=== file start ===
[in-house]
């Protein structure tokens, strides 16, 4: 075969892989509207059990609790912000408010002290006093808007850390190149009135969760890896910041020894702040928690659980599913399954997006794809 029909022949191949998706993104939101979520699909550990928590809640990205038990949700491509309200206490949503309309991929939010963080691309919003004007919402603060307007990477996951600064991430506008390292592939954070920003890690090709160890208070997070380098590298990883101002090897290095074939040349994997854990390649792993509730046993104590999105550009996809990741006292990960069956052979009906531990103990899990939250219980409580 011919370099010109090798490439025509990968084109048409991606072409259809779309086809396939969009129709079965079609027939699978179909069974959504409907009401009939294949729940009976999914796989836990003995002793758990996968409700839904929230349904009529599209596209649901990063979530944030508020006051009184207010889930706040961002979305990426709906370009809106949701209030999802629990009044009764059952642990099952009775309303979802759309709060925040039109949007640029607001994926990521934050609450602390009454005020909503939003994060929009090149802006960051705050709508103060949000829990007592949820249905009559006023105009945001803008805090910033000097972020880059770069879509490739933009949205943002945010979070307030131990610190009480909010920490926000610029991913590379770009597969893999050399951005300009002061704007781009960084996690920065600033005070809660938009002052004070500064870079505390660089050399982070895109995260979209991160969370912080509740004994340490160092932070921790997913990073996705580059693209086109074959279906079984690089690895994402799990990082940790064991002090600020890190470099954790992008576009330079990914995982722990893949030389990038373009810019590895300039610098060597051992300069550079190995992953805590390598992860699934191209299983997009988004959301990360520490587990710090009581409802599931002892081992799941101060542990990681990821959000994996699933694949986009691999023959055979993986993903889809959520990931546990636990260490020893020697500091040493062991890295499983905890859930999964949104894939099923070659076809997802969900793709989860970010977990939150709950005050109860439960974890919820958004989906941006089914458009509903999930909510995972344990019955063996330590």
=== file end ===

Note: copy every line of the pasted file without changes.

[in-house]
């Protein structure tokens, strides 16, 4: 075969892989509207059990609790912000408010002290006093808007850390190149009135969760890896910041020894702040928690659980599913399954997006794809 029909022949191949998706993104939101979520699909550990928590809640990205038990949700491509309200206490949503309309991929939010963080691309919003004007919402603060307007990477996951600064991430506008390292592939954070920003890690090709160890208070997070380098590298990883101002090897290095074939040349994997854990390649792993509730046993104590999105550009996809990741006292990960069956052979009906531990103990899990939250219980409580 011919370099010109090798490439025509990968084109048409991606072409259809779309086809396939969009129709079965079609027939699978179909069974959504409907009401009939294949729940009976999914796989836990003995002793758990996968409700839904929230349904009529599209596209649901990063979530944030508020006051009184207010889930706040961002979305990426709906370009809106949701209030999802629990009044009764059952642990099952009775309303979802759309709060925040039109949007640029607001994926990521934050609450602390009454005020909503939003994060929009090149802006960051705050709508103060949000829990007592949820249905009559006023105009945001803008805090910033000097972020880059770069879509490739933009949205943002945010979070307030131990610190009480909010920490926000610029991913590379770009597969893999050399951005300009002061704007781009960084996690920065600033005070809660938009002052004070500064870079505390660089050399982070895109995260979209991160969370912080509740004994340490160092932070921790997913990073996705580059693209086109074959279906079984690089690895994402799990990082940790064991002090600020890190470099954790992008576009330079990914995982722990893949030389990038373009810019590895300039610098060597051992300069550079190995992953805590390598992860699934191209299983997009988004959301990360520490587990710090009581409802599931002892081992799941101060542990990681990821959000994996699933694949986009691999023959055979993986993903889809959520990931546990636990260490020893020697500091040493062991890295499983905890859930999964949104894939099923070659076809997802969900793709989860970010977990939150709950005050109860439960974890919820958004989906941006089914458009509903999930909510995972344990019955063996330590």